Under stay-at-home orders, Brunswick has developed a new tradition: At day’s end, one colleague at a time sends a “Thought for the Day” to all their working-from-home office mates. Funny, sad, inspirational, philosophical—they help us feel connected to one another during a time of separation. We are selecting a few to share with readers. Vedika’s was sent June 10, 2020.
On March 7, 2020 I boarded a flight to go back to India for a week to visit my family. Ninety-five days later, I am still here.
I wasn’t expecting a long stay. I packed a very small suitcase and even left my portable laptop mouse in New York, in hopes of shutting off from work while I was away. But COVID-19 went from just another virus to a pandemic. India went from operating 100 US flights to 0, in just seven days.
Time has become a strange concept. In an attempt to stay close to my New York work schedule while living nine time zones ahead, my new workday starts at 6 p.m. and ends at 3 a.m. (on the good days). I eat lunch when my parents eat dinner, and I sleep when the sunlight starts to trickle into my window. The biggest struggle has been staying motivated, especially while watching the pandemic unfold in my developing country.
Sixty percent of India’s population, an estimated 812 million people, live in extreme poverty, unable to even sustain basic needs such as food and water. Each of them lives on less than $3.20 a day. India’s lockdown has meant that work, transportation, and support stopped for most of the population, making already harsh conditions even worse.
A few days after I settled back into life at home, a young man approached me as I walked my dog, asking me politely “do you know how I can get to Agra from here? I am walking there and need directions.” He carried his life with him in several bags, shuffled his feet in torn slippers. Agra was 160 miles away from where we stood. It would take him 87 hours of walking continuously to reach his destination. He was just one out of 812 million.
The world’s most disadvantaged are suffering in the harshest of ways. Everywhere, communities struggle to survive. I’ve looked to my work to provide me with purpose. The current social and political climate has shown that it is not only important for corporations to take a stand on social issues, it is necessary. As advisors, Brunswick influences how companies behave, how they talk about issues, how they can use their resources to change the world, to make it a better place. Holding on to this broader vision has kept me motivated, helped me stay up and stay alert during my odd hours.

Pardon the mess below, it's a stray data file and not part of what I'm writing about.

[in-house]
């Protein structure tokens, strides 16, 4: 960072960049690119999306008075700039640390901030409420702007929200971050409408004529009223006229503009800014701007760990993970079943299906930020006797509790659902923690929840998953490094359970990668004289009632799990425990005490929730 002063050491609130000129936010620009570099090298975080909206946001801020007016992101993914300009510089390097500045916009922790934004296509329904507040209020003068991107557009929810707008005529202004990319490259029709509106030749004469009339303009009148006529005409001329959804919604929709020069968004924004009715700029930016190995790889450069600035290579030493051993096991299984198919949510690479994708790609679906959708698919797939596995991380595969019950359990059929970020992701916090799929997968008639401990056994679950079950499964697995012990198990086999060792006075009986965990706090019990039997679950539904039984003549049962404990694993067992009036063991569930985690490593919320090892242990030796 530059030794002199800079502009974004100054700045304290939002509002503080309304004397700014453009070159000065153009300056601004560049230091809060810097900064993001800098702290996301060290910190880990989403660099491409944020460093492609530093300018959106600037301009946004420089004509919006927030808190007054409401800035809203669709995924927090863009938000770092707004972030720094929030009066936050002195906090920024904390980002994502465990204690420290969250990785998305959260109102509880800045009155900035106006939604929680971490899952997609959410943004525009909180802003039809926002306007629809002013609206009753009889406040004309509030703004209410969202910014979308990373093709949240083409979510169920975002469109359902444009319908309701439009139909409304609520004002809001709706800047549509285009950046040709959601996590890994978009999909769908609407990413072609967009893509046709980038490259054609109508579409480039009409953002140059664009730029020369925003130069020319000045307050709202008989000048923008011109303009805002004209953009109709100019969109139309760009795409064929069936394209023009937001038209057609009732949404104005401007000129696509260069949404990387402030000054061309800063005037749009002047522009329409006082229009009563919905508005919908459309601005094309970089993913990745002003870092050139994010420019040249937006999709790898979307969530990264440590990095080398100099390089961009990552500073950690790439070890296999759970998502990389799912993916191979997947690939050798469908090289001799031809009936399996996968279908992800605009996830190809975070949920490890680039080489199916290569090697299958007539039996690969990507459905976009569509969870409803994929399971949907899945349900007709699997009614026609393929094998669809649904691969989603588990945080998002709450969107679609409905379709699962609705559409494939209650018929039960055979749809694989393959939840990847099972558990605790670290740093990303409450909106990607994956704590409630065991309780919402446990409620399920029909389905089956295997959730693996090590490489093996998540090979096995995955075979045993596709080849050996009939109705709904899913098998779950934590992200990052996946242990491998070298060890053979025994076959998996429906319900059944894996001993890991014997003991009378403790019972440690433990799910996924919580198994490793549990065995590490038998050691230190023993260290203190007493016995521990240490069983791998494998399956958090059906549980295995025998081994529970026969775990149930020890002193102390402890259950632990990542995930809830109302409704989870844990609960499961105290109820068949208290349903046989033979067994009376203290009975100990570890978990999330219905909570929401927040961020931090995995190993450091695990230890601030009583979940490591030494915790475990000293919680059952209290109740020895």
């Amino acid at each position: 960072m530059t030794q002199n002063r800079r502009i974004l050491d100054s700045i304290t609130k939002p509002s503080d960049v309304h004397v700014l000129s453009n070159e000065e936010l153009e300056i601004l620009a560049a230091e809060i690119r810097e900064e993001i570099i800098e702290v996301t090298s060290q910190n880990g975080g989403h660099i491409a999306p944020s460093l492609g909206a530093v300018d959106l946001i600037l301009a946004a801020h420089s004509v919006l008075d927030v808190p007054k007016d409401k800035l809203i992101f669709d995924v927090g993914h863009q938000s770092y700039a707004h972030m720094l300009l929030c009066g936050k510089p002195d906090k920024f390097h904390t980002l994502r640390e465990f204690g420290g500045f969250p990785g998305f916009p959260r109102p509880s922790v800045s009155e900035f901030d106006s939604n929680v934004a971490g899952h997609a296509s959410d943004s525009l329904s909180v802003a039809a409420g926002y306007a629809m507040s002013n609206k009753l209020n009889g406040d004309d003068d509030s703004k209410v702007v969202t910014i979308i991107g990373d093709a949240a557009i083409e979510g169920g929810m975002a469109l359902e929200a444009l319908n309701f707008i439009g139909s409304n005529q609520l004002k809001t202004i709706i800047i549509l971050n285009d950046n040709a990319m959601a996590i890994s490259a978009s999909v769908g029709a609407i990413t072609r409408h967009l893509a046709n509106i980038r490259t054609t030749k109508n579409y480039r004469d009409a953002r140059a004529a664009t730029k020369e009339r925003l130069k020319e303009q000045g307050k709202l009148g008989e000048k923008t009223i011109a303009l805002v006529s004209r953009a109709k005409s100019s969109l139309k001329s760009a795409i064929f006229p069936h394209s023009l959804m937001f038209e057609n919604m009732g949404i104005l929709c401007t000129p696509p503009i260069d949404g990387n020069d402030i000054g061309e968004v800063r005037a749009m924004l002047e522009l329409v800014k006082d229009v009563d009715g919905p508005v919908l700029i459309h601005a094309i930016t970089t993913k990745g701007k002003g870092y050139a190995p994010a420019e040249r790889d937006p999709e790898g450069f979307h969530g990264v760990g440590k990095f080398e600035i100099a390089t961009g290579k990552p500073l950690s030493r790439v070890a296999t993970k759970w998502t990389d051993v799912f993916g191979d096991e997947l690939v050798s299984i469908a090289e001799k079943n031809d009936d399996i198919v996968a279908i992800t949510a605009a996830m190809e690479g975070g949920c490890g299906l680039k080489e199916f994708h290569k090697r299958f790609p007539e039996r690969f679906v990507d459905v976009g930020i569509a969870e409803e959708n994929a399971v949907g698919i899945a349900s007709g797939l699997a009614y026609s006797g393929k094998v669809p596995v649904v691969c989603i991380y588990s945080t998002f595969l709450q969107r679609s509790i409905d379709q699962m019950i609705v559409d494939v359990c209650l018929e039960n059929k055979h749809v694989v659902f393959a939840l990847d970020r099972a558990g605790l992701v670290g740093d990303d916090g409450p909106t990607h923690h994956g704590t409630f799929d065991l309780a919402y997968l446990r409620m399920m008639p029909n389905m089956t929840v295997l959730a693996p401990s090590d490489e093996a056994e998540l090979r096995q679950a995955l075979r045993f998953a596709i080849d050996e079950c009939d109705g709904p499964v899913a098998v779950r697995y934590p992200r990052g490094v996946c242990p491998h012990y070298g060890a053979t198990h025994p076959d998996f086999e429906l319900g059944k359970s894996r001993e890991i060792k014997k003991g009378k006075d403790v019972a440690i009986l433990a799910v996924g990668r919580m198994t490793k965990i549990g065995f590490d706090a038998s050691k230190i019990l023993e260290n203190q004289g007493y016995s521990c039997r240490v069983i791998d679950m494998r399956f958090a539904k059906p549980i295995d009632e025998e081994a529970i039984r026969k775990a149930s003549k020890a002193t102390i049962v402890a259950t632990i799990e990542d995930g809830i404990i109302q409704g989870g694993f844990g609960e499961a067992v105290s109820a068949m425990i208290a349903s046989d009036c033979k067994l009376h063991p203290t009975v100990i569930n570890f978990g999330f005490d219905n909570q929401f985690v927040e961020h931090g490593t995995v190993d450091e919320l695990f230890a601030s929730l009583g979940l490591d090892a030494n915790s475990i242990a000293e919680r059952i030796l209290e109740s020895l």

The world is simultaneously mourning and fighting—for health, for equality and for new hope. There is a lot of sadness, a lot of frustration and anger. I only hope that everyone has a few moments of joy to hold on to, a few loved ones to turn to, and a vision to look toward to get through this difficult time. Here are some moments of joy that I’ve held tight:
I was able to prep my father for his first live CNBC interview—while he made an incredibly terrible client, he made a very proud father as he experienced a little snippet of the work that we do.
I couldn’t be in New York to join the recent protests, but having a steady paycheck meant that I’ve been able to contribute to causes I believe in. Connecting my fortunate ability to work to giving back has helped me attach value to my days.
My mother visited our local florist two months back and found him struggling to put food on the table for his family. No one was buying flowers. He wanted to shift to selling fruit instead. Moved, my mother did what she could to support him. His new fruit shop seems to be doing well, and he has vowed to repay her kindness by being kind to others he encounters who are struggling to make ends meet.
All this also keeps the words of Japanese Buddhist philosopher Daisaku Ikeda in my mind: “Our real strength lies in our capacity for empathy with others and the action we take on their behalf. As long as one has hope, one has strength.”
Vedika Kumar is an Executive with Brunswick based in the New York office.